I used a pellet stove last winter for the first time. My unit is a stand-alone Whitfield Advantage Plus. We love it and will continue using it in the future. Here are some "first season lessons" we learned that may help if you choose a pellet stove.
1. Even though the technology and many local codes allow for running the exhaust directly out of the wall and terminating, spend the extra $ on pipe and run it up above your eaves, beats scrubbing the side of the house.
2. I agree with Jay J that you will need to add moisture, and how you do this will depend partly on where you draw your fresh air from: inside or outside. Air drawn from inside will be more efficient to heat, but if you crack a window you'll get some very annoying cold drafts.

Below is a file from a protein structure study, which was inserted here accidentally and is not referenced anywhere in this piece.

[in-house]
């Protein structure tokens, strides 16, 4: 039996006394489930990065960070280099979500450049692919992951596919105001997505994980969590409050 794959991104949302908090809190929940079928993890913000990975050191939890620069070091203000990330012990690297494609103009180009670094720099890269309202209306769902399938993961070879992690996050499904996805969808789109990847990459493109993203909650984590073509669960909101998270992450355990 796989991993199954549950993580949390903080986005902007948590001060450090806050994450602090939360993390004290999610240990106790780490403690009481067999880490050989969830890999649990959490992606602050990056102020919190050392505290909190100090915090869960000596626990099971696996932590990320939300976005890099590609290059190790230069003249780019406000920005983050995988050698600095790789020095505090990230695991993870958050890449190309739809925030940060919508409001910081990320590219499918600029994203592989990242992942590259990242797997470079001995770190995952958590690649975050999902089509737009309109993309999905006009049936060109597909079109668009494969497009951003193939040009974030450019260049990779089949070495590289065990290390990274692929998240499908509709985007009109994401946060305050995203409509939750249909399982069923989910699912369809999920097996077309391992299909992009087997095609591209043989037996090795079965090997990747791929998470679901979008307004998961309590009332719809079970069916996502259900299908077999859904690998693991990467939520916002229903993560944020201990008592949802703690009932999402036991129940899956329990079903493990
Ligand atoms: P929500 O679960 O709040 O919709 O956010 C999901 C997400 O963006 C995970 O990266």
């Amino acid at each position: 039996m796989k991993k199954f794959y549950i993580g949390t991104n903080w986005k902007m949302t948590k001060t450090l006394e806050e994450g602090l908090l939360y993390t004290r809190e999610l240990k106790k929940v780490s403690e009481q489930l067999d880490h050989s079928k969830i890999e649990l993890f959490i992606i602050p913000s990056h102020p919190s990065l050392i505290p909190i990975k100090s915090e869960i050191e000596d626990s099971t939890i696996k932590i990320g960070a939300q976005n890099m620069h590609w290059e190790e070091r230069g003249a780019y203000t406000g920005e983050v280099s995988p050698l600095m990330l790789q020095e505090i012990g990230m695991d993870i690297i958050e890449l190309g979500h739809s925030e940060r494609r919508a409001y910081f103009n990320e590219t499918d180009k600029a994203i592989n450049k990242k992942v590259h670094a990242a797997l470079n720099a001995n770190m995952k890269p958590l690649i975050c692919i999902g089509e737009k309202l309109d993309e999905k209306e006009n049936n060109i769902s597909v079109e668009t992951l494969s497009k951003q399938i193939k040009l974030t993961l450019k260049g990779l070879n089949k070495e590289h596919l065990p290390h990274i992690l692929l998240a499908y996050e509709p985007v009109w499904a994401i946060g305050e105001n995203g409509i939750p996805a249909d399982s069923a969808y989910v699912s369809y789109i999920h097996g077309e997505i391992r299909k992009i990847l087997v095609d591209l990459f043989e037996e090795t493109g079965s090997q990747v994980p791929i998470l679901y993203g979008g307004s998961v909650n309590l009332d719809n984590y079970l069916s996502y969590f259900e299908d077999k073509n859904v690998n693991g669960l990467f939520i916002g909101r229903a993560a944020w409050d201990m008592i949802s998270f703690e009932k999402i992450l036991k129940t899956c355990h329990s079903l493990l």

3. Oak pellets burn cleaner than pellets from mixed or soft wood. A lot less residue to clean in the stove. Cleaning regularly is very important. Buildup of any kind will compromise your heating efficiency.
We got a great price on our stove(1/3 off- $1600), it was "last year's" model, summer, and the new models were coming out. It will still be a lot more that 2 years before we re-coup our investment. Probably more like 6 years, depending on future electricity cost. 3 tons of pellets will take us through the winter @ $140 -$160 a ton. We currently have a Trane heat pump and went with a pellet stove primarily for the "atmosphere" of a fire, and toasty warm air you just don't get from a heat pump.